Secondary ESD is technically difficult due to the severe fibrosis and scar formation that results from primary ESD[25]. In this study, the mean procedure time and dissection time of secondary ESD was longer than that for primary ESD. In addition, the dissection speed was lower in the secondary ESD group than in the primary ESD group, while the adverse events rate of secondary ESD was slightly higher than that of primary ESD. That is, secondary ESD is associated with a greater technical difficulty, longer procedure time, and increased incidence of adverse events. However, in this study, bleeding after secondary ESD was managed endoscopically, without the need for further emergent operation; aspiration pneumonia was treated with antibiotics and conservative care. The aspiration pneumonia occurred in 15 (0.9%) patients. The procedure time was longer in patients with aspiration pneumonia than others (83.3 min vs 55.1 min, P = 0.125). However, the difference was not statistically significant. Although many endoscopists worry that submucosal fibrosis might cause perforation, in this study, there were no perforations reported in the secondary ESD group. We suspected that deep excavation by benign peptic ulcers would not preserve the muscle layer. However, the artificial ulcer caused by ESD was contracted, preserving the muscle layer, which was thicker than before ESD. Therefore, this observation may explain the rarity of perforation. Primary ESD procedures in this study were performed by one of five ESD endoscopists. Two of them were fully skilled experts (YYH, far more than a thousand cases of ESD experience; KJH, more than five hundreds cases of ESD experience) and the other three were less-skilled ESD endoscopists whose ESD experience were less than a hundred cases. However, secondary ESD in this study was exclusively performed only by the two fully skilled ESD experts (YYH and KJH). That might be a reason why the outcomes of the secondary ESD group were relatively good despite the technical difficulty.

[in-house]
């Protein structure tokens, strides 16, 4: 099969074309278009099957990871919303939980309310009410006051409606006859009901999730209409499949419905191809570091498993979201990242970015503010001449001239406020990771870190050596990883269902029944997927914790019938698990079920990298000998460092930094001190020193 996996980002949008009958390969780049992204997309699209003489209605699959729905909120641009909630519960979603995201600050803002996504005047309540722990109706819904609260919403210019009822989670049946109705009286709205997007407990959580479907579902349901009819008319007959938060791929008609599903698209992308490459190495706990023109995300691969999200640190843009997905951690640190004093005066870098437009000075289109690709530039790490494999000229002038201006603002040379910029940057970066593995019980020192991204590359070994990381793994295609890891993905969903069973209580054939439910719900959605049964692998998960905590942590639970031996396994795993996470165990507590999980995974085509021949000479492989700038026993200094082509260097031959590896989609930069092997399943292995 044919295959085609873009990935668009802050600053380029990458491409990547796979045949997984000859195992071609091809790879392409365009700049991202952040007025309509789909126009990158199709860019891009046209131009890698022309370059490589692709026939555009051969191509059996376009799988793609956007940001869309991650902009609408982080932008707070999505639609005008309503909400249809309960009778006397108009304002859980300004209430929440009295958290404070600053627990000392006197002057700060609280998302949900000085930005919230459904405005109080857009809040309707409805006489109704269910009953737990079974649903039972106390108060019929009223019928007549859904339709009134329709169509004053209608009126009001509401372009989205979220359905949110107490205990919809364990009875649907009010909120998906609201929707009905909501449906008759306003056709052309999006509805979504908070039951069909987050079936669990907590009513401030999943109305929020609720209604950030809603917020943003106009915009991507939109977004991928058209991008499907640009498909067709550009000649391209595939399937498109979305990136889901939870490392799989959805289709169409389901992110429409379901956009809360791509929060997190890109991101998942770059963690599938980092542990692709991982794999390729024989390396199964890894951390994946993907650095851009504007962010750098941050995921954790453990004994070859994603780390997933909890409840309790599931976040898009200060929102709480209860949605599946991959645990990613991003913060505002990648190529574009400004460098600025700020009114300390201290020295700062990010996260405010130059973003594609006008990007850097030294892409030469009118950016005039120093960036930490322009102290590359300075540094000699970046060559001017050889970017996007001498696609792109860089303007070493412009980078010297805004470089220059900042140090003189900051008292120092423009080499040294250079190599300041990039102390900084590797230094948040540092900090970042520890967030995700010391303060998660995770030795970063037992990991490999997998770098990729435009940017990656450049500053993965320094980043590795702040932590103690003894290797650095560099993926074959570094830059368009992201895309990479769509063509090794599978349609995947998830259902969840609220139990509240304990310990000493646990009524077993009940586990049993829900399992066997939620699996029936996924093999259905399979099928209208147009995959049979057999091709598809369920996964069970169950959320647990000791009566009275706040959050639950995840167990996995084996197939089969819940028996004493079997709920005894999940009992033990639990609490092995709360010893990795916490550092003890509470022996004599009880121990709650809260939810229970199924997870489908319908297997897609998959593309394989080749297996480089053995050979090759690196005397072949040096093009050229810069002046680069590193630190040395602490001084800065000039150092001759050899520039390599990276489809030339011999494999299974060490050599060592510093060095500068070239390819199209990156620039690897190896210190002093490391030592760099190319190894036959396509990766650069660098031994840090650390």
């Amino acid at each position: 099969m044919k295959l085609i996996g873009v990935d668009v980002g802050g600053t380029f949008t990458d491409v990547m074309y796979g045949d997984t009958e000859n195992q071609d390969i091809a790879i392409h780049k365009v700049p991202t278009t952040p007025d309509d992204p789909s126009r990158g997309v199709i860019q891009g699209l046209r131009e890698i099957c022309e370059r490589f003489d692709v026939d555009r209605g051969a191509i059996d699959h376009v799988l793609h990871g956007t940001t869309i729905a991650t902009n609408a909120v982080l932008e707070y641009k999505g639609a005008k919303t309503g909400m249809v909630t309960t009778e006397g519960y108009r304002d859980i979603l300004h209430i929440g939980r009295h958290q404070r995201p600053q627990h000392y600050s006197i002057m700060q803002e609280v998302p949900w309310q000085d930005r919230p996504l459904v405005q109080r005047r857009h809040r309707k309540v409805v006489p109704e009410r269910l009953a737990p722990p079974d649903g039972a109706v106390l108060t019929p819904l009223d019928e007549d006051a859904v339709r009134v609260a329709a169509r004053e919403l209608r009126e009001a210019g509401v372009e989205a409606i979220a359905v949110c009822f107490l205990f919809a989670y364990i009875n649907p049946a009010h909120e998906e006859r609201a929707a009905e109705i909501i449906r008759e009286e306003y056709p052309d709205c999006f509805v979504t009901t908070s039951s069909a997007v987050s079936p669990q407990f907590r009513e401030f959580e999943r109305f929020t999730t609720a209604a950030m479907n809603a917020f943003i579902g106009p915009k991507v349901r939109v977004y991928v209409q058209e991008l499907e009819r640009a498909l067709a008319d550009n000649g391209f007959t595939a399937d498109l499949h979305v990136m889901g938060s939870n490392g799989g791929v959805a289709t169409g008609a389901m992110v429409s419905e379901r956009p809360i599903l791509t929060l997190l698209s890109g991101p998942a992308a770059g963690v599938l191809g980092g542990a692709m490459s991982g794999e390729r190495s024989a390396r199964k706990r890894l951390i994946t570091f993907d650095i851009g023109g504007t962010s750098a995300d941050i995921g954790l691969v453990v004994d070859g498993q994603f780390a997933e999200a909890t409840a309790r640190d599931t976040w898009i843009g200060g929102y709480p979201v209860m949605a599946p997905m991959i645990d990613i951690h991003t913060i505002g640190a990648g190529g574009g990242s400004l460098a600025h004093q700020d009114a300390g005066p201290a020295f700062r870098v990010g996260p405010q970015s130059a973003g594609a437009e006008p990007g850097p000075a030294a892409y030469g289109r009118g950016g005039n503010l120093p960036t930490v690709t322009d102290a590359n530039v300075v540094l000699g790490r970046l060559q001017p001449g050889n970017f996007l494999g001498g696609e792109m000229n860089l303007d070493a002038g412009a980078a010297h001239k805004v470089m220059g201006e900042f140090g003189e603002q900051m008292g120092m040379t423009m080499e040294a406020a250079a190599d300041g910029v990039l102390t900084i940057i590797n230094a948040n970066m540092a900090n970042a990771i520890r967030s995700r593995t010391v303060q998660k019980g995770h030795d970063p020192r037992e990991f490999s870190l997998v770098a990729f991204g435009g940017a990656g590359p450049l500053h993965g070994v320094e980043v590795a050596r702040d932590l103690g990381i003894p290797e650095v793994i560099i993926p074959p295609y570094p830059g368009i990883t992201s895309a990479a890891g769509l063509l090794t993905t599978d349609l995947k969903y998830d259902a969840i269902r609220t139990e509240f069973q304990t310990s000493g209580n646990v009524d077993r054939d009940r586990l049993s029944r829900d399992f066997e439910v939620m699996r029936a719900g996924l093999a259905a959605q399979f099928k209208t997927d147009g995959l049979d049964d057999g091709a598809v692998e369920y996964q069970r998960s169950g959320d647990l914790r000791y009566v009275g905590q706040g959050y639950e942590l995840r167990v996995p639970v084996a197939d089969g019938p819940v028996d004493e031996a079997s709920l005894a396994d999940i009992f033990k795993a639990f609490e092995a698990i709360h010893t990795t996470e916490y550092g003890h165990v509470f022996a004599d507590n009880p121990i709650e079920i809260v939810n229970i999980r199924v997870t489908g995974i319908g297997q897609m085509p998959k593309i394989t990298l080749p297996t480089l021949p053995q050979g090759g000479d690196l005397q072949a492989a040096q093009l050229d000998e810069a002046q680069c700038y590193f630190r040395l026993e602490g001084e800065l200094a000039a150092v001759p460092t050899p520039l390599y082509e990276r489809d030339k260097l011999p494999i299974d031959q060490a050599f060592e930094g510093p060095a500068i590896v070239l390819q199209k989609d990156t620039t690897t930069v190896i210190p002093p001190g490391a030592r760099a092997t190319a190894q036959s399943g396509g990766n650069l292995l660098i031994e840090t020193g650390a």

ESD has multiple advantages compared to other treatment options for residual or locally recurrent tumors, such as gastrectomy and additional endoscopic treatment. Compared to gastrectomy, ESD offers improved quality of life, decreased morbidity, longer length of recovery, and lower healthcare costs. It also has advantages over other endoscopic treatments, such as argon plasma coagulation, including a high chance of en bloc resection, which allows for complete histologic assessment. Therefore, the application of secondary ESD for residual or locally recurrent tumors is an important treatment consideration.